How GROHE Is Pioneering Power Shower Head Technology

GROHE engineer Mirja Bensing says that a good shower experience is of utmost importance to her. This comes as no surprise, since she works in shower spray development. As an engineer, she tests both prototypes and end products. She is also involved in product development too. Recently, Mirja had a groundbreaking idea for creating more efficient shower heads: the GROHE shower lab. Bensing is developing a framework for testing shower head designs. Her aim is to improve shower experiences in general, while driving efficiency at the same time.

“We’re always testing shower heads with new spray types for defects and functionality,” she says. “Nevertheless, until now, we've never examined how good our spray patterns really are and how we can optimize them further. Especially in terms of protecting the environment.”

Simply reducing the flow is not enough to save water. Anyone who has tried to rinse shampoo out of their hair at the pool knows that it takes much longer when there is less water coming out of the shower head. As a result, Bensing is looking into a test system for how showers might look in the future. Following her proposal, GROHE and shampoo manufacturer Henkel have joined forces to develop the GROHE shower lab. Tests are now being carried out using Bensing’s simple but effective system. The search for the best eco shower head design has begun.


The shower lab is made up of two identical test benches - one at GROHE and the other at Henkel. This allows for the two independent results to be compared fairly. The shampoo company conducts their experiments from a chemical angle, while GROHE approach the problem from a technical standpoint. GROHE examine everything related to the shower head itself, as well as inspecting the cloudiness of the water before and after the rinsing process. They also investigate flow consistency, especially with low water pressure scenarios in mind.

Mirja built the GROHE test bench herself. Her shower lab is located at the back of the huge GROHE lab complex and resembles a small shower stall. On the floor is a Henkel-sponsored doll’s head. The doll's short haircut reveals the substantial number of shampoos and rinses that it’s already enjoyed through its short lifetime. Another, still-intact head with slightly longer, real hair is already waiting in front of the shower for future use.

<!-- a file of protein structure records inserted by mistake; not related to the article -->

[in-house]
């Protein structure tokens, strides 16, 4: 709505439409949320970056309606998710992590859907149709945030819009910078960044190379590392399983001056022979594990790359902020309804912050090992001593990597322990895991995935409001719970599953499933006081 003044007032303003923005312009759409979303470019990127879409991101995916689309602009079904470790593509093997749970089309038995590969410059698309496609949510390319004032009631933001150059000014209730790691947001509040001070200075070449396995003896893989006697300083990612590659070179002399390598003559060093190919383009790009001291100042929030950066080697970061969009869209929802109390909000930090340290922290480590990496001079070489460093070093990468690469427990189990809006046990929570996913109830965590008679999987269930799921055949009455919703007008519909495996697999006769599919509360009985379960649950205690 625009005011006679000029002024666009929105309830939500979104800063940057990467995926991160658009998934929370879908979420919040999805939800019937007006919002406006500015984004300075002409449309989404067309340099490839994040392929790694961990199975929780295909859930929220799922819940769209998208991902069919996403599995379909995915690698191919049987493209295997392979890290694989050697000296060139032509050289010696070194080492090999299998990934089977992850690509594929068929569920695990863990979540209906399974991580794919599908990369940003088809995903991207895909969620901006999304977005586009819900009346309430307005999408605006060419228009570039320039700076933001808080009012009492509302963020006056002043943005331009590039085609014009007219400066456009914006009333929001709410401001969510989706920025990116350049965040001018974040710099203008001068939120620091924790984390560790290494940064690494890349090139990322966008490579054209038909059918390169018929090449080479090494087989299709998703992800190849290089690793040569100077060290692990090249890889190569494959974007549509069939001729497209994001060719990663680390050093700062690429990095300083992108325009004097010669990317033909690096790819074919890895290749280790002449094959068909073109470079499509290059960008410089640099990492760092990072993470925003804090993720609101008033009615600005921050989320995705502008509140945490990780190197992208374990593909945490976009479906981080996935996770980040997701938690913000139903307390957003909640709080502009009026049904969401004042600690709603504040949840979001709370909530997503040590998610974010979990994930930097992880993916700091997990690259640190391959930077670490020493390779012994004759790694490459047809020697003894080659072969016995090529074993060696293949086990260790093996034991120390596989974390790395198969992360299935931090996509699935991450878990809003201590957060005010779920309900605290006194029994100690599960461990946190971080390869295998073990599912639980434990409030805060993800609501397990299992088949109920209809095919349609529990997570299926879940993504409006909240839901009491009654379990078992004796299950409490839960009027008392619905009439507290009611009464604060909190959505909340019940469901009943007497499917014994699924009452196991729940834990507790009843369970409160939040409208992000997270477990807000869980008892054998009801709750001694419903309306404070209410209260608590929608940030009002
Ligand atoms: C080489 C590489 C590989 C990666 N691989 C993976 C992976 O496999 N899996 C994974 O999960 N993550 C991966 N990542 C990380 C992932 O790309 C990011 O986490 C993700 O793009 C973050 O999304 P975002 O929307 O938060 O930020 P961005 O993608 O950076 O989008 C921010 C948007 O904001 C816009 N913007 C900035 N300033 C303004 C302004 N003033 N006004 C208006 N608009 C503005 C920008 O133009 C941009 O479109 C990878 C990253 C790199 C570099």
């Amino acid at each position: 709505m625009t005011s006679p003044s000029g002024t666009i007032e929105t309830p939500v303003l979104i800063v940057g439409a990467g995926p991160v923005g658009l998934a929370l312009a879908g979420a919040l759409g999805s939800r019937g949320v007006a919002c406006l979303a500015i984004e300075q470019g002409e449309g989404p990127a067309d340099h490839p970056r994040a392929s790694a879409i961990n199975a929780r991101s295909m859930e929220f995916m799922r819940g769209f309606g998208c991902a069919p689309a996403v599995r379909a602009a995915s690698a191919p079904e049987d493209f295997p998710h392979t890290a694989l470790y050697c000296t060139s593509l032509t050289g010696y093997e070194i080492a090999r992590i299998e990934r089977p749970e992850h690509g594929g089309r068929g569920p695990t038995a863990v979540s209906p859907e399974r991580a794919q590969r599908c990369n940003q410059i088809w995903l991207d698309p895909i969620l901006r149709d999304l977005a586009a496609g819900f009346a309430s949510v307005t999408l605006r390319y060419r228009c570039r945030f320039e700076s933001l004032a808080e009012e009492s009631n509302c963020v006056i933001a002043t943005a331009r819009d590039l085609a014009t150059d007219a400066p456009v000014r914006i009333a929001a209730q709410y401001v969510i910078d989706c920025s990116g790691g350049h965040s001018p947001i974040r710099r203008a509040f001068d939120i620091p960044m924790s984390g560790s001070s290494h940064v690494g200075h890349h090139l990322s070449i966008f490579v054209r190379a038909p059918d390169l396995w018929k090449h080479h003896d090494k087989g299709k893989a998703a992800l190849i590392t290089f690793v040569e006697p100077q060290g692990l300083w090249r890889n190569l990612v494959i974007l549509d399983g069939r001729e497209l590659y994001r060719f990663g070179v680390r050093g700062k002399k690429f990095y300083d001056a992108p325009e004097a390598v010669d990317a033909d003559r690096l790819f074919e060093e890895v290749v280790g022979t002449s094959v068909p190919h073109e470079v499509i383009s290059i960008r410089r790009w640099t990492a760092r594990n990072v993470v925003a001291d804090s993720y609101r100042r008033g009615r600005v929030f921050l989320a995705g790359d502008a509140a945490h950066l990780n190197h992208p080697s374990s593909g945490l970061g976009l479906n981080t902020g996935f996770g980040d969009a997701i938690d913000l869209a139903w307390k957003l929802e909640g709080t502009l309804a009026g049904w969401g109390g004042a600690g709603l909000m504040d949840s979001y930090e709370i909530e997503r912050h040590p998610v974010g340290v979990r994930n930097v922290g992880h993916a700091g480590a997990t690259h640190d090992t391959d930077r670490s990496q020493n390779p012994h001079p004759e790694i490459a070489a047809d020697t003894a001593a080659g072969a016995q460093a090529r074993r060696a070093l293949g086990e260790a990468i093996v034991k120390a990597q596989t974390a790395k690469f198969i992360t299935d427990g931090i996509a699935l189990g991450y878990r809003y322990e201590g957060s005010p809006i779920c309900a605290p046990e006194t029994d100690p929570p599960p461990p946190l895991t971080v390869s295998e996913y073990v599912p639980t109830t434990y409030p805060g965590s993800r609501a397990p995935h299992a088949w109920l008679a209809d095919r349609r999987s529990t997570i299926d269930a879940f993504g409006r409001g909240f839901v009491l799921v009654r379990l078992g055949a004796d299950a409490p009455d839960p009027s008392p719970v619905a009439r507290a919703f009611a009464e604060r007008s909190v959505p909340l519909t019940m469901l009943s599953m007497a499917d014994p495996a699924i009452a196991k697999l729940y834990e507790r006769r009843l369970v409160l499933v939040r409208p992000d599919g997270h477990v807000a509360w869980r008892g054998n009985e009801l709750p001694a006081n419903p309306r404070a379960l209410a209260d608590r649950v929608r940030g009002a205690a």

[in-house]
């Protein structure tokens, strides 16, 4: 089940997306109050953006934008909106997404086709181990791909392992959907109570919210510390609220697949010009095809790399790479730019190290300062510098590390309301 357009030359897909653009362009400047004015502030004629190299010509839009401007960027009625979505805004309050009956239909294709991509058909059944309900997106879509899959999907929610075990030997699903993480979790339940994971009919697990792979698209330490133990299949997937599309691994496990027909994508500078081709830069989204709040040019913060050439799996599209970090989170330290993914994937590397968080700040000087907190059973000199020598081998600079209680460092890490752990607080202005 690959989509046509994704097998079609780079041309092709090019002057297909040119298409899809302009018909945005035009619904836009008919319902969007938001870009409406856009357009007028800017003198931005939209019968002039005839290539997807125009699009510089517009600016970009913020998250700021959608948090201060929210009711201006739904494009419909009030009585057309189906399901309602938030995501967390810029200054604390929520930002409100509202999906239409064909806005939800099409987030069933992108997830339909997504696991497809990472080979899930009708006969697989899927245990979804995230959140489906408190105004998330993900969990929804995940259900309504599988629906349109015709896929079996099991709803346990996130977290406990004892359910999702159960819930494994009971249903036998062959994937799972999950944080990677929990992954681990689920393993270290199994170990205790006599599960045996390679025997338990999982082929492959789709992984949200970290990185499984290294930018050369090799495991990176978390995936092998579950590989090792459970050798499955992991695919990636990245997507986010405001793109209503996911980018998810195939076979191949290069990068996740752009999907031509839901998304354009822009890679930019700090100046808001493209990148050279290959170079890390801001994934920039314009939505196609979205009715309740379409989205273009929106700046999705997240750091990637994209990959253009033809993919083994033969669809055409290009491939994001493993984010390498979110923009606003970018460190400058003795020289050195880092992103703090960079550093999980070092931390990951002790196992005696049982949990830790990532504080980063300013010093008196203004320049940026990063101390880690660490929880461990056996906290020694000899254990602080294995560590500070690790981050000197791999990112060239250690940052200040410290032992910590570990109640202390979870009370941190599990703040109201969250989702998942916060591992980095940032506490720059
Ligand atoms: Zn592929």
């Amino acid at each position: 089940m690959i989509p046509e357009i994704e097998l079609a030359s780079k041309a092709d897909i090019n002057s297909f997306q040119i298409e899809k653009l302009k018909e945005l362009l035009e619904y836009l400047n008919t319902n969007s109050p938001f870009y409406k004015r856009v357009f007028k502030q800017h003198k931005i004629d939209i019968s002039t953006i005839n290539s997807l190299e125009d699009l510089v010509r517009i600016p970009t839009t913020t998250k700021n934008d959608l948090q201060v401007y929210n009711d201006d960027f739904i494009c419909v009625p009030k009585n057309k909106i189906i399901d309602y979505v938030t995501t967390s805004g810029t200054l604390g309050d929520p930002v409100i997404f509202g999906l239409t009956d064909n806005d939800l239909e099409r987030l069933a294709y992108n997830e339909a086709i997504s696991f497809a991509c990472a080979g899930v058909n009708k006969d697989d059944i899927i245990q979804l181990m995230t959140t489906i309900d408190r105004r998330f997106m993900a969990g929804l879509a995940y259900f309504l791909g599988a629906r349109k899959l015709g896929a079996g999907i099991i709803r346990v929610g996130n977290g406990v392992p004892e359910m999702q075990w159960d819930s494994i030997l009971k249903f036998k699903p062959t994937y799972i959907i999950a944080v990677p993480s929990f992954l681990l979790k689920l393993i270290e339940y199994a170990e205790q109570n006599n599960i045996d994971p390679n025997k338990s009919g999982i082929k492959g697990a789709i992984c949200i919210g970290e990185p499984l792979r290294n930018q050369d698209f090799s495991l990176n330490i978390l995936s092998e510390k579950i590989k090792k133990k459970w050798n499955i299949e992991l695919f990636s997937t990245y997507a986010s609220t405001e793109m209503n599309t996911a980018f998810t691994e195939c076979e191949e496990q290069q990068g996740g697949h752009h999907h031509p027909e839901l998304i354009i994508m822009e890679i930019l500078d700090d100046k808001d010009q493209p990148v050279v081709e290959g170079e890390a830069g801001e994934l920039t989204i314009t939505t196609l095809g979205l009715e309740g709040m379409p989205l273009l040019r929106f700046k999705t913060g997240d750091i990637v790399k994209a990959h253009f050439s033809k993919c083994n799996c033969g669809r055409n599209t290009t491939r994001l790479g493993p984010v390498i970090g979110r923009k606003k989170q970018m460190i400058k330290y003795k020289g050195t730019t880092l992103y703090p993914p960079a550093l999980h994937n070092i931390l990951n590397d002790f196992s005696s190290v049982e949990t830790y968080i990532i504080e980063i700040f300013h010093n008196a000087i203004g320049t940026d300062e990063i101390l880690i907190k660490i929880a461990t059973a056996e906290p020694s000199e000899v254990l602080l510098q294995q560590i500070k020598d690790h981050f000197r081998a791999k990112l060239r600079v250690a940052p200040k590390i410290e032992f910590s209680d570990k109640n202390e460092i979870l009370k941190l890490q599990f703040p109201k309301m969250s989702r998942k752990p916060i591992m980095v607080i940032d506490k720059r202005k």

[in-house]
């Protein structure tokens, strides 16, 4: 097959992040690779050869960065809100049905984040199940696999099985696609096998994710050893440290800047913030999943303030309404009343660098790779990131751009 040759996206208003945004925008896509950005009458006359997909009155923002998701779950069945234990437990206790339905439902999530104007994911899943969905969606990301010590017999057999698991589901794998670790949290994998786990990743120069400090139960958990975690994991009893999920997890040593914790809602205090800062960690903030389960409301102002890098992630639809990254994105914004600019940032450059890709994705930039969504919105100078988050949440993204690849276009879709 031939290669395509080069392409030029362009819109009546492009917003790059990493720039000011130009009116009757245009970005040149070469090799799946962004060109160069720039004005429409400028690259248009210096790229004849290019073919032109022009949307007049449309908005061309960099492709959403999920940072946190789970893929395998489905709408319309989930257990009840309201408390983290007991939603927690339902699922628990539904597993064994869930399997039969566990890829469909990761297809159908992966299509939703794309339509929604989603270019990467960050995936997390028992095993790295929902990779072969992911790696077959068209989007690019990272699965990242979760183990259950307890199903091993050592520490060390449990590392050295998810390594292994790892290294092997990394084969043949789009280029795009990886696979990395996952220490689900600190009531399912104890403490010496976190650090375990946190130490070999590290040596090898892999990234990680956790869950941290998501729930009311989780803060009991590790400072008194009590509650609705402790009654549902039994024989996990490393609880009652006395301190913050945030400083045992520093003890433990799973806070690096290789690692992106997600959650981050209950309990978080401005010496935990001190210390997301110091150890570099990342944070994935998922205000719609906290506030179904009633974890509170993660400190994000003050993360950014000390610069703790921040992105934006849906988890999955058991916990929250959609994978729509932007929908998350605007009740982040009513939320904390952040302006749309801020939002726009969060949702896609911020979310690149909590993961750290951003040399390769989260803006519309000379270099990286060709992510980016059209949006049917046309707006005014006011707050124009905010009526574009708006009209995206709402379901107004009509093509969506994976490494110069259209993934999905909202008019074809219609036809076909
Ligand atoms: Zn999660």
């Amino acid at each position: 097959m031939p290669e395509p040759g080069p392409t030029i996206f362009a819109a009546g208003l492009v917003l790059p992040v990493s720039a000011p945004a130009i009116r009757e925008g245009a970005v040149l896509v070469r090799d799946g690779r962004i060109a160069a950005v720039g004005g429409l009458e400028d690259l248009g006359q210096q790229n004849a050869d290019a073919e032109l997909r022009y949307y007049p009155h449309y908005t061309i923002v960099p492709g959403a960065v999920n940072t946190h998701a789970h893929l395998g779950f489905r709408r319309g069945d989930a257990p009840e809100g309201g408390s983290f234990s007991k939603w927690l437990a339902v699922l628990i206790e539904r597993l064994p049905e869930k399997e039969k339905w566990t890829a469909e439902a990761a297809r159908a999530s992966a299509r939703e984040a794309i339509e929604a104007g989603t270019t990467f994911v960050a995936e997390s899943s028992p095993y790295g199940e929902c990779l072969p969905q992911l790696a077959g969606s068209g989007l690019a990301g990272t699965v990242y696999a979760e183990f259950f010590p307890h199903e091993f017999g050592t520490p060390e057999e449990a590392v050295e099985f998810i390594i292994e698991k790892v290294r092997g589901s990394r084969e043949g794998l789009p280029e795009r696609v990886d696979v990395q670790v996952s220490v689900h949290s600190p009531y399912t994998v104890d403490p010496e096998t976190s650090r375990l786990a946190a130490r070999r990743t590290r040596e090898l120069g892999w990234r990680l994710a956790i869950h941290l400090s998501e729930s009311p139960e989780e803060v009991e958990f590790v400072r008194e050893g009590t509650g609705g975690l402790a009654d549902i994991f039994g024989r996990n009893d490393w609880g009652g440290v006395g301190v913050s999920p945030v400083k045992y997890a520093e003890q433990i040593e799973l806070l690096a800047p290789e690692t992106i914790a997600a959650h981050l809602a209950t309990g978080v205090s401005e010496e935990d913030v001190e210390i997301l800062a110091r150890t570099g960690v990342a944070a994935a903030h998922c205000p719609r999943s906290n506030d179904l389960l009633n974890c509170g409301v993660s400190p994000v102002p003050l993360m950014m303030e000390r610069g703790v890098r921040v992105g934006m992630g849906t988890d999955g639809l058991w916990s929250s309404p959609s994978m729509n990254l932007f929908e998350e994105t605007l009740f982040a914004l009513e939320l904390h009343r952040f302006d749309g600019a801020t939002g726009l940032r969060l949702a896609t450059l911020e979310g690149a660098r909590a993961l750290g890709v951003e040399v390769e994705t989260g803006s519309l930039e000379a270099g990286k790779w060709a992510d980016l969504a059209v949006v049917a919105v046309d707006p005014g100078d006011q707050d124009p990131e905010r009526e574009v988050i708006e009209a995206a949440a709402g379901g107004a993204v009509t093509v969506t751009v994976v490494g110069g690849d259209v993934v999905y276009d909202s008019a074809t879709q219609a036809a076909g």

The concept of the shower lab is very simple. “Our test procedure goes like this,” Bensing explains. “We install the shower head. We make the hair wet, and then shampoo it. Next we rinse, change the head or spray type, shampoo the hair again and rinse it out. Finally, we compare the results.”

The flow rate is reviewed, as well as the time it takes for the water to run clear. One series of tests, for example, involves measuring how fast shampoo is rinsed out at different temperatures. The temperature is the only thing that changes during this experiment, while the spray type and water flow remain the same. With only a single variable, Bensing and her team are able to decipher exactly where differences in their results are rooted.

One small piece of plastic plays an important role in these tests: the flow regulator. It is built into the majority of GROHE power shower head models and is indispensable in many territories. One example would be the US market, where water consumption is strictly controlled. A water flow regulator ensures that the same amount of water is always flowing from the spray plate, regardless of the water pressure in the pipe. Considerations such as these are at the heart of Bensing's quest to create a shower head for low water pressure contexts.

Bensing's shower lab examines power shower head spray patterns.

Bensing has approached the topic from all angles. Having developed her shower lab over a year-long pilot phase, tests have begun in earnest to find the best eco shower head. Even so, before the end goal of the energy efficiency label is possible, the trial doll’s head will have to take a few more showers.

Photographer: RAMON HAINDL